Once upon a time, there was a girl, her camera and fairytales.
For her baccalaureate exhibition, art student Kaitlin Ridl used her emphasis in photography and her love of books to convey a serious message: violence against women.
At first, the images are hard to interpret. The princesses we’re used to seeing in beautiful dresses, singing and running into the sunset with their princes are left defeated, broken, a husk of what they used to be.
“I really wanted to bring attention to the relationship between women and violence,” Ridl said. “Because, as much as we don’t want it to be around, it’s there. But, a lot of time it feels like it’s hidden. Well, that was the same way with these stories. The women and violence part of the stories was hidden. So, I wanted to bring that to light and kind of make a statement with it and really let people know that, yes, this is here. This is something that’s been going on for hundreds of years and we need to pay attention to it because it’s not okay.”
Looking for patterns of violence against women, Ridl chose five commonly known fairly tales to photograph: Snow White, the Little Mermaid, Goldilocks and the Three Bears, Little Red Riding Hood and Cinderella. Both the protagonists and villains of the stories are represented.
“It didn’t really matter to me whether the character was the villain or the protagonist,” Ridl explained. “It just mattered that they were a woman and something was happening to this woman, whether it be in penance for something they did or something that was trying to destroy their future.”
Ridl originally began her studies in painting. But after transferring to NDSU from Bismarck State College, Ridl discovered photography. For her senior project, Ridl chose to use photography rather than painting as her medium.
“I chose to do photographs because I wanted to keep a realistic element within the images while still portraying this very fantastical feel with them,” she said. “And I wanted people to see that this happens to real people. While you can paint people, it’s not necessarily always going to be realistic. You’re not going to get, ‘Oh, that’s somebody. Somebody I could know.'”
Another side to this experience was Ridl’s choice to cover the models faces. This, according to Ridl, leaves them open to interpretation by the audience, allowing them to place their own friends or family in the places of the women they see in the photographs.
Ridl’s always been interested in books, saying she’s “loved reading since I was really little and it’s always kind of made my imagination go wild.”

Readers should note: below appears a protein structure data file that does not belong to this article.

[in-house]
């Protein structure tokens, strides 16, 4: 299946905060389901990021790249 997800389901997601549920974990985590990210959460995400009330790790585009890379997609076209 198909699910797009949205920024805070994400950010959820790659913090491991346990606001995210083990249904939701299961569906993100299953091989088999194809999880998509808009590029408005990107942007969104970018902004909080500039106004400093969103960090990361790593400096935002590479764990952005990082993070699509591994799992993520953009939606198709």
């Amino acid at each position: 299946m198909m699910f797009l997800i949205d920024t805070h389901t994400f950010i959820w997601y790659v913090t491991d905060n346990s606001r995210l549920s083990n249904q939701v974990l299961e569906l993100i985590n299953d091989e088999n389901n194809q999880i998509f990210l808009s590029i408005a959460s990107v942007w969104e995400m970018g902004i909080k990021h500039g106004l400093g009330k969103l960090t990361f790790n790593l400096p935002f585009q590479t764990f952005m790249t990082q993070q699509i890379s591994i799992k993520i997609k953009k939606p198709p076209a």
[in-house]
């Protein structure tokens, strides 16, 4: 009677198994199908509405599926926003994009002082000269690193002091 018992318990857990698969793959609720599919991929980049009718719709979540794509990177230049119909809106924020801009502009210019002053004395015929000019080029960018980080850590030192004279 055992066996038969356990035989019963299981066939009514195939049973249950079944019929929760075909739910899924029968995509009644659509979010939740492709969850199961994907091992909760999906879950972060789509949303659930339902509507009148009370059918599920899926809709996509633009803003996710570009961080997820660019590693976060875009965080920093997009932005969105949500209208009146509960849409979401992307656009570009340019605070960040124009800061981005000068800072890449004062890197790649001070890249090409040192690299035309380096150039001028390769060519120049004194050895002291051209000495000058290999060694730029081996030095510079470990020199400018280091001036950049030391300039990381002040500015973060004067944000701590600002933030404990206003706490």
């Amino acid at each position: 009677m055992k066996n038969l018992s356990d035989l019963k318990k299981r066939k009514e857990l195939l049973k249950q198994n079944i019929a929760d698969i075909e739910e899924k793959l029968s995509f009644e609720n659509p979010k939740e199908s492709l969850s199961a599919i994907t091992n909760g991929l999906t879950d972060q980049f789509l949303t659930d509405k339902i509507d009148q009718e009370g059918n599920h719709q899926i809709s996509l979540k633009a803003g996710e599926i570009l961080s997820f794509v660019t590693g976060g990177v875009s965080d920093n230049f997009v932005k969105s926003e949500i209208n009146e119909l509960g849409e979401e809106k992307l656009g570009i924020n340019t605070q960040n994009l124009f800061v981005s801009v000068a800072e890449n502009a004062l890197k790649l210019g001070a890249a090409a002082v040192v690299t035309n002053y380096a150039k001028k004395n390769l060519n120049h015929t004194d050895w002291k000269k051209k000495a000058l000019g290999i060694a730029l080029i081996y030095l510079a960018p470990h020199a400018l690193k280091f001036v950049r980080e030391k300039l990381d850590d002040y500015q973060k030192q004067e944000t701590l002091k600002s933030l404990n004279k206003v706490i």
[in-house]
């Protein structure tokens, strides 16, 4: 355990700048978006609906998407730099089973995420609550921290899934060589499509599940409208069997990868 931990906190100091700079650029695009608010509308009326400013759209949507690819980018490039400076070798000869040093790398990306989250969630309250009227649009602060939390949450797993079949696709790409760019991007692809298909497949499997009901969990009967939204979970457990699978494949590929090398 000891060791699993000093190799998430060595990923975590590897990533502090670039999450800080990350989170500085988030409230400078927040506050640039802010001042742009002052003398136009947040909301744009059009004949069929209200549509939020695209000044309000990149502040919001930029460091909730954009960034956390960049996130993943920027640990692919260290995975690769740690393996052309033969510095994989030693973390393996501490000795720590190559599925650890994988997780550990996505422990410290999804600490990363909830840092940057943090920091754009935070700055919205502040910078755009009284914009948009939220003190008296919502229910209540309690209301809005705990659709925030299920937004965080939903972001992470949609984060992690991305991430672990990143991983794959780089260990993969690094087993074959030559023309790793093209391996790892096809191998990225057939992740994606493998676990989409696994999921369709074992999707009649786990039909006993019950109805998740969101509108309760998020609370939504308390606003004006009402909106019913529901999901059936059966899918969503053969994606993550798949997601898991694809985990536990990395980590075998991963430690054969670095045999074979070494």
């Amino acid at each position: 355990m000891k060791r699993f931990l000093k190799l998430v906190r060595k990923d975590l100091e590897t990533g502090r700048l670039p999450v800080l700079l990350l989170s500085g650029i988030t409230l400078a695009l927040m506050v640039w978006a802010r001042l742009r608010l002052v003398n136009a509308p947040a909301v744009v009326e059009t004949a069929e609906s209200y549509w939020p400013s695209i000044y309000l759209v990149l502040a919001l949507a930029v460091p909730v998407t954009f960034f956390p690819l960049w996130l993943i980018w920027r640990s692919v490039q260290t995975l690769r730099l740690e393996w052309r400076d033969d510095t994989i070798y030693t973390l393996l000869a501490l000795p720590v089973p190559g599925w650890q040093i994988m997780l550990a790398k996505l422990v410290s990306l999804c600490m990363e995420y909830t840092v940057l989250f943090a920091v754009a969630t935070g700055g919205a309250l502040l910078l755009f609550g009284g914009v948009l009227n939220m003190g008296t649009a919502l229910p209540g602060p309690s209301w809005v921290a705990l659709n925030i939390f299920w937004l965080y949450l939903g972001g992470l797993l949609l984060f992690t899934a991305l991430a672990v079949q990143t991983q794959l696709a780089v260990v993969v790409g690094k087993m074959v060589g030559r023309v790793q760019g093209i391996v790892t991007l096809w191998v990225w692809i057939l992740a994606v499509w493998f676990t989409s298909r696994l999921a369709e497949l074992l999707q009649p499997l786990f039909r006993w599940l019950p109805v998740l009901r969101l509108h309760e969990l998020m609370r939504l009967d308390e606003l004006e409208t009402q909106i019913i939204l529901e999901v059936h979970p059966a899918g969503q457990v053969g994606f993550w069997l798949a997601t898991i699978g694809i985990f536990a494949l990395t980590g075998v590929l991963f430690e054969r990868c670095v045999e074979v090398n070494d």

When building the idea for her senior project, Ridl used her love of books as the basis for her project. However, at the beginning of the semester, Ridl also went on a trip that influenced her senior project.
“I got to go on a research project with some theatre students and some women and gender studies students on women’s role in the oil field,” Ridl said. “I actually like just listening to all of them talk about the things they were passionate about, like feminism and all these types of things. It really just kind of caught my attention and I realized that a lot of my opinions kind of fell in line with them. I really wanted to bring a voice to women and help them, you know, have a voice in bringing to light these really serious issues that shouldn’t be happening anymore.”
So far, people have been reacting to Ridl’s project the way she hoped: with a little confusion, then recognition.
“Especially on Tuesday, during the opening, I saw the reactions of people and I was like, ‘Yes, this is what I wanted,'” Ridl said. “I saw people looking at the photographs, being like OK, what’s going on here. Reading the little text box next to it and being like, Oh, something’s clicking. I could see them really engage with the photographs and that made me really excited.”
Ridl will be graduating with a Bachelor of Fine Arts degree with an emphasis in painting and photography this spring. Right now, her plans postgraduation include researching graduate schools to pursue a Master of Fine Arts degree.
But that’s not all.
“I plan on continuing the series,” she said excitedly. “I really got into it, I’m not sure if I’m going to go in the same direction or if I’m going to try and twist it around, but I really, really am involved and really passionate about this idea so I want to see how far I can take it.”
Kaitlin Ridl’s work, along with the other six baccalaureate students, can be seen in the Memorial Union Gallery as part of the 2017 Spring Baccalaureate exhibition. Their works can be seen from now until April 27, 2017.
To learn more about Ridl’s work, visit her website: kaitlinridlart.wixsite.com/kailtinridl.